“Gasping for breath ... arms pumping, feet pounding ... she ran as though being chased with an intensity of an Olympic competitor. Every few feet she sobbed as she fought off an overwhelming grief. The sky was a startlingly clear Carolina blue with only a hint of wispy white cloud on the horizon; the grass was a vibrant green that glistened in the morning dew. In spite of the light and beauty of her surroundings, all was darkness to her because she could no longer find what she longed for, what she had not realized until now was most precious. Life, with its difficult external circumstances of great loss, had been the catalyst of her intense feelings, the spark that drove her to physically run after what was no more. She had pleaded with the Lord to change her situation, to relieve her suffering, but she had not heard from Him. However, slowly, as she sought the Lord with each passing mile and each passing day, the earthly trials of unemployment, the cancer and impending death of her father, and the fear of an uncertain future began to lose importance. The Lord answered the fervent prayers and changed it from a need to have her circumstances altered to a simple and passionate desire to be aware of the nearness of her Lord. Her soul began to cry out, ‘better is one day in your courts than a thousand elsewhere.’ All was lost if He was not near; His Word said He was, but where was He? She cried out that she might have eyes to see His mercies anew every morning, that she might hear His voice and sense His comforting presence, that the dark night of the soul might end.” My wife penned these words after a very difficult time in our lives. She was thinking back on this time and what it was like to struggle and suffer and to where, or to Whom, she ran for help.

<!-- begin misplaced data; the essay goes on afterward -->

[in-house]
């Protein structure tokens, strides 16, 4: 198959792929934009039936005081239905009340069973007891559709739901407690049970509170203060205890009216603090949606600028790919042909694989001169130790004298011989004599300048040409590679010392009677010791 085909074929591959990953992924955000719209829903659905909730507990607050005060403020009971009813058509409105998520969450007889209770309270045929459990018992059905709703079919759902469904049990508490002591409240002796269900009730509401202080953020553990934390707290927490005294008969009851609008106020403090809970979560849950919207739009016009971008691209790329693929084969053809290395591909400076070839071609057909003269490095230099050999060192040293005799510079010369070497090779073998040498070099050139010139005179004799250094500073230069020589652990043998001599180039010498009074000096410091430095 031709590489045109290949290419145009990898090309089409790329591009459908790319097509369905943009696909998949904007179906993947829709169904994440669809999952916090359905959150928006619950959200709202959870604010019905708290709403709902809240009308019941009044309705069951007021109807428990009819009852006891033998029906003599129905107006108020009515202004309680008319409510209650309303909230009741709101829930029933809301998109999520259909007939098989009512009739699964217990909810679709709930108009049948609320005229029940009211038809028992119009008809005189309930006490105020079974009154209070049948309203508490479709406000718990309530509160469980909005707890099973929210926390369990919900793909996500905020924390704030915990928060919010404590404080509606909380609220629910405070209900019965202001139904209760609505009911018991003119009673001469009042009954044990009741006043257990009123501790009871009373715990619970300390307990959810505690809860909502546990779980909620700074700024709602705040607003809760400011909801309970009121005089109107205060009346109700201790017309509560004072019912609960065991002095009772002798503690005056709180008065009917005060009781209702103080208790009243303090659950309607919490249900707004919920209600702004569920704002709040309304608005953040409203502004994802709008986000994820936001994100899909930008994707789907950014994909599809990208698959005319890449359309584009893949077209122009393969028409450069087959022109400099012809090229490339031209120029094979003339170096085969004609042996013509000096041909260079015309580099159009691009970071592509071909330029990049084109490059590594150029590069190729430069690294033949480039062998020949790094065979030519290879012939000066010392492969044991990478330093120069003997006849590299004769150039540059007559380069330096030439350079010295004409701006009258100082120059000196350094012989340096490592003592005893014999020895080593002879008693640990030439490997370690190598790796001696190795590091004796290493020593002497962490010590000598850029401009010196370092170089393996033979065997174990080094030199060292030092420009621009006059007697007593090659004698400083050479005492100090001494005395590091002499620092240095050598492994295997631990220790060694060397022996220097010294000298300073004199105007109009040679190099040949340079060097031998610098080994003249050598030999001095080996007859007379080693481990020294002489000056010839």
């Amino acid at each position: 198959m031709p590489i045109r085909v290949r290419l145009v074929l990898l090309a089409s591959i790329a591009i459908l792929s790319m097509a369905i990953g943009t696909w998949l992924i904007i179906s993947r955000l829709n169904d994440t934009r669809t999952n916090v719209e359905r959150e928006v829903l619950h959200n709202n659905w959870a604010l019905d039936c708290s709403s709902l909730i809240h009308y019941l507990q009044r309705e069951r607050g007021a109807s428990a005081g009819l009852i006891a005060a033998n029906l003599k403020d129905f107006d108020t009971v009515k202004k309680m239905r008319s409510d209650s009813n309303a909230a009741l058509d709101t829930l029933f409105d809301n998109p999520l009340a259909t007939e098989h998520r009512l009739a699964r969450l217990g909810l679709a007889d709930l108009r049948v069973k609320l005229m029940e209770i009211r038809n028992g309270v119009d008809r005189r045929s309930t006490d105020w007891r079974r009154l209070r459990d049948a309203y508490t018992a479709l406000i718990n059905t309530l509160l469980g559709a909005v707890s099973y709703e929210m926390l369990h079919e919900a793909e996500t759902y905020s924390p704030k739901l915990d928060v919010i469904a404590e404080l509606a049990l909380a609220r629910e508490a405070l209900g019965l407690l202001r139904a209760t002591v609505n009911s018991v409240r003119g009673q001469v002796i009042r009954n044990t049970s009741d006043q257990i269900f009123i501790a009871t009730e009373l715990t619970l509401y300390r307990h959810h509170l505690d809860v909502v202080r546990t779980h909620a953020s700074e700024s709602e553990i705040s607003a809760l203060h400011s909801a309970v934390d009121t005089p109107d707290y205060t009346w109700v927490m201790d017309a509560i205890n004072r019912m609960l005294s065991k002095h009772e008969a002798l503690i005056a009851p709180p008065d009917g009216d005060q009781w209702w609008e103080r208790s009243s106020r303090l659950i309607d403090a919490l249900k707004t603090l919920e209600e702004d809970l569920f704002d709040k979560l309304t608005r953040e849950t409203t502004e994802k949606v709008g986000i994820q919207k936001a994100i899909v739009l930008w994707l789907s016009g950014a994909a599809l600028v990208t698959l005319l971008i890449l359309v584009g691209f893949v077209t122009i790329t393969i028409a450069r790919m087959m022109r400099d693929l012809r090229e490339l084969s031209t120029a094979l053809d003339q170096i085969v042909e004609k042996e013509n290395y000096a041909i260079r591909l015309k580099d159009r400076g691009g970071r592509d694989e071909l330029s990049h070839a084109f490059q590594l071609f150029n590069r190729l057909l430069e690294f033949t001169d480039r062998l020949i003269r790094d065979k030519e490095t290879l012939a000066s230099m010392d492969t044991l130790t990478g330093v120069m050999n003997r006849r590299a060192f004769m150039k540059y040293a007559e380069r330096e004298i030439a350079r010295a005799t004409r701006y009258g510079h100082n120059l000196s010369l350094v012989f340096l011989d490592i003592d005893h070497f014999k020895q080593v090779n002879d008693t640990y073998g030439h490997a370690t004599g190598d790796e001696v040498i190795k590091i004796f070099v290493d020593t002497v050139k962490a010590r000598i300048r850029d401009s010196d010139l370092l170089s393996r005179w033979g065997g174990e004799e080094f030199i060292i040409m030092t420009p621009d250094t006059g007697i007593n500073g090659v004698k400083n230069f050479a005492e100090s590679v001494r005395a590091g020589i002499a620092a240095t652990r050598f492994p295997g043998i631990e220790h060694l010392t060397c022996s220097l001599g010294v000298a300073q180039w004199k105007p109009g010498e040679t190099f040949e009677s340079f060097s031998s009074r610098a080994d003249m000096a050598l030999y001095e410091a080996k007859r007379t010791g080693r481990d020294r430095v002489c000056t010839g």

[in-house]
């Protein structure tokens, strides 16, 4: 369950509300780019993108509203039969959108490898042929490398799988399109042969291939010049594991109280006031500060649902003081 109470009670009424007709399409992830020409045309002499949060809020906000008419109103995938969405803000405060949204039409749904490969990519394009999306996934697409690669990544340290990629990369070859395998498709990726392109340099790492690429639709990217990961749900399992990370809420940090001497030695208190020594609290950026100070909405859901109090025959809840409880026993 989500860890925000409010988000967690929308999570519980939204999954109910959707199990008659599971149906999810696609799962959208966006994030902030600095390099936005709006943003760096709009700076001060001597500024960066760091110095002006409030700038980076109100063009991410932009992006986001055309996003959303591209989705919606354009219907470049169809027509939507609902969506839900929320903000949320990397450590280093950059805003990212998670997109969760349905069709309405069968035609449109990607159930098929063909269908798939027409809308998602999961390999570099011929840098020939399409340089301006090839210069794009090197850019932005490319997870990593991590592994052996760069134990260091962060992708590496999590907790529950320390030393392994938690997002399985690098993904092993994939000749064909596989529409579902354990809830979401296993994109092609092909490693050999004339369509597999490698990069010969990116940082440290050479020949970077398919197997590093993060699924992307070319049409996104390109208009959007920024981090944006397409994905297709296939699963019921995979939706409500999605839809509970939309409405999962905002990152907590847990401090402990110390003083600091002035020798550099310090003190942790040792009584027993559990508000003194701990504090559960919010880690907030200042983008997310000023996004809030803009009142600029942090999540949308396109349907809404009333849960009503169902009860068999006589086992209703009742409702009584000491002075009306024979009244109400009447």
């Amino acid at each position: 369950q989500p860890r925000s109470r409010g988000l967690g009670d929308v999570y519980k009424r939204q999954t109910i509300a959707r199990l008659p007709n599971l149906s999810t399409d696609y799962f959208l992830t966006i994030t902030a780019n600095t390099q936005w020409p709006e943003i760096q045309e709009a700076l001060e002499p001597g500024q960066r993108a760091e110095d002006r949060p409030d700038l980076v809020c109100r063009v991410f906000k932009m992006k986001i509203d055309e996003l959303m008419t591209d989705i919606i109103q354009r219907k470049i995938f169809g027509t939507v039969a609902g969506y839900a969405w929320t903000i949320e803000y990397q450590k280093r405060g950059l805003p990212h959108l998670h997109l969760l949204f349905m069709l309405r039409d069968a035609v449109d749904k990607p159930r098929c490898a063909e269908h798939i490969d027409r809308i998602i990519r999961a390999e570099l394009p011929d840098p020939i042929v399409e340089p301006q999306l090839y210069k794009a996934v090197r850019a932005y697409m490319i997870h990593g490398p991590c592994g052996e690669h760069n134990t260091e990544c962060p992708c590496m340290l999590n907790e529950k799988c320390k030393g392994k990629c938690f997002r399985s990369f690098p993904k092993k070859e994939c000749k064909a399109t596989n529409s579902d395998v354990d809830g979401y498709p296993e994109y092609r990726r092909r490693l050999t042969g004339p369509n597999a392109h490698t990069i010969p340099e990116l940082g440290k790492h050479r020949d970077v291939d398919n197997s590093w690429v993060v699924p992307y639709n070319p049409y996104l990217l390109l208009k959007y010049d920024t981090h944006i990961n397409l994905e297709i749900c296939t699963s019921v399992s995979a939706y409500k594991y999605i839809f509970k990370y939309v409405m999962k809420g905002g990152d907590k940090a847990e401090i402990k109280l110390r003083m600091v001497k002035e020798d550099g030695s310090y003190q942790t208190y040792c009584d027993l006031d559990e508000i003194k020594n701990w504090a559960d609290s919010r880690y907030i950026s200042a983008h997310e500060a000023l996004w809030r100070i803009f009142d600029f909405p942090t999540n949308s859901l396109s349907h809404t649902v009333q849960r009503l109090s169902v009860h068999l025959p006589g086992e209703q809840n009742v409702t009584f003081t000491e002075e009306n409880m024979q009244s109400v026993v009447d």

Prayer is one of the most difficult disciplines of the Christian faith, according to most believers that I have spoken to. How is your prayer life? Rich and rewarding or struggling and anemic? This section of the Sermon on the Mount deals with prayer. Wonderfully, almost as if the Lord knew we would struggle with how to pray (and He did and does know), He gave us a pattern for prayer. This is called the Lord’s Prayer, but some have reasoned that it could very well also be called the Disciples’ Prayer because it was given to the disciples as a pattern to pray.